COVID-19 vaccine successfully protects macaques against virus

COVID-19 vaccine successfully protects macaques against virus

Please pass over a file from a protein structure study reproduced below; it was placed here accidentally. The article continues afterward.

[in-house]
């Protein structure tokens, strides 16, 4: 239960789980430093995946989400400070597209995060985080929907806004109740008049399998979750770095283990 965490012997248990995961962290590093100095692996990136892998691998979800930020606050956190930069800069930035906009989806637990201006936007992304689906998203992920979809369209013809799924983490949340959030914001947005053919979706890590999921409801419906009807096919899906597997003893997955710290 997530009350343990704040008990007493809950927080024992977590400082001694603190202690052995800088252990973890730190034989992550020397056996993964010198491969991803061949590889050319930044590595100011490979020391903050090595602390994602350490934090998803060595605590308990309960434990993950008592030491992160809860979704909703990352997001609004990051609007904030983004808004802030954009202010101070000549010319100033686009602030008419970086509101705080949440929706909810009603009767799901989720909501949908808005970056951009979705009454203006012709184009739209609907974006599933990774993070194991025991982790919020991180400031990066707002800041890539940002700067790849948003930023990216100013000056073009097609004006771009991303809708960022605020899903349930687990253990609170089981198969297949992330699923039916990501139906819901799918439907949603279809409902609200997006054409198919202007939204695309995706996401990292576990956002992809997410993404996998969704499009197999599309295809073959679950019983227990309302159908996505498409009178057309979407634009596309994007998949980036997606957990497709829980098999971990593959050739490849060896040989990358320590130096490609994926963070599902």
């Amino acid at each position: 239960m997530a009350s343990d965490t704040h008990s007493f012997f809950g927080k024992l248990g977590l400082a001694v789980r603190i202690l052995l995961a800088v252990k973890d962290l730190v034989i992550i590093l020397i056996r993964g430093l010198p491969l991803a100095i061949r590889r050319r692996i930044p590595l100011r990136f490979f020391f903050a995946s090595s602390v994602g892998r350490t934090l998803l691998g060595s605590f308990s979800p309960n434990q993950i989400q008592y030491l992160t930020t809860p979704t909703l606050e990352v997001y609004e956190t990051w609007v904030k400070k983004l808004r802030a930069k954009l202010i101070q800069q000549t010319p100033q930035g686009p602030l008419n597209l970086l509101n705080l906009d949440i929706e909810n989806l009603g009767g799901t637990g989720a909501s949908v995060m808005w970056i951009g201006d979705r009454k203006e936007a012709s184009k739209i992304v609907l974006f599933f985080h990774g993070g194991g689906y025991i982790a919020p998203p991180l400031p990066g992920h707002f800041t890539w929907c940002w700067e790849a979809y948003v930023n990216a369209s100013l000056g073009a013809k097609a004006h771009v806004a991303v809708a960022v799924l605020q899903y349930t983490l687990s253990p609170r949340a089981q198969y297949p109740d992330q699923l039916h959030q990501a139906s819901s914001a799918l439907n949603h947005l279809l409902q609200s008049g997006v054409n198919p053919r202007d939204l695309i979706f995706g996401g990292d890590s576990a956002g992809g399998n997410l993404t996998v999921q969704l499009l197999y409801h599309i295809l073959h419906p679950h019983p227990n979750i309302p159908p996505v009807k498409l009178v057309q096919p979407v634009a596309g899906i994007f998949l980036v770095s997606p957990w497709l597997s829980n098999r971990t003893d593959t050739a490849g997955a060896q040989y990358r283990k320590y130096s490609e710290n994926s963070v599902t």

Developing a safe and effective vaccine is central to stopping the spread of SARS-CoV-2, the virus responsible for COVID-19. While emergency measures that authorities put in place to promote physical distancing and protect those most at risk have been important in slowing the spread of the virus, given its virulence, the resulting reduction in transmission rates is likely to be temporary. The continued spikes in novel coronavirus infections throughout the world, many months after the first implementation of emergency measures, seem to confirm this. Treatments for the disease that the virus causes are also an important part of the equation. They may reduce the severity of COVID-19 if a person does contract the virus or reduce their chances of getting the infection in the first place. However, reducing the rate of infection sufficiently for societies to return to normal may be challenging if we rely on treatments alone. Thus, much current research revolves around the search for a vaccine, which would “teach” a person’s immune system how to fight SARS-CoV-2 — in theory, stopping the virus in its tracks. The development of a vaccine that is both effective and safe across different demographics of the global population can take a considerable amount of time, though. Fortunately, according to the authors of a recent review article in the journal Frontiers in Pharmacology, “unparalleled data sharing and collaborative team efforts” between global institutions has meant that time estimates for the development of a safe and effective COVID-19 vaccine are down from the usual 10 or more years ...
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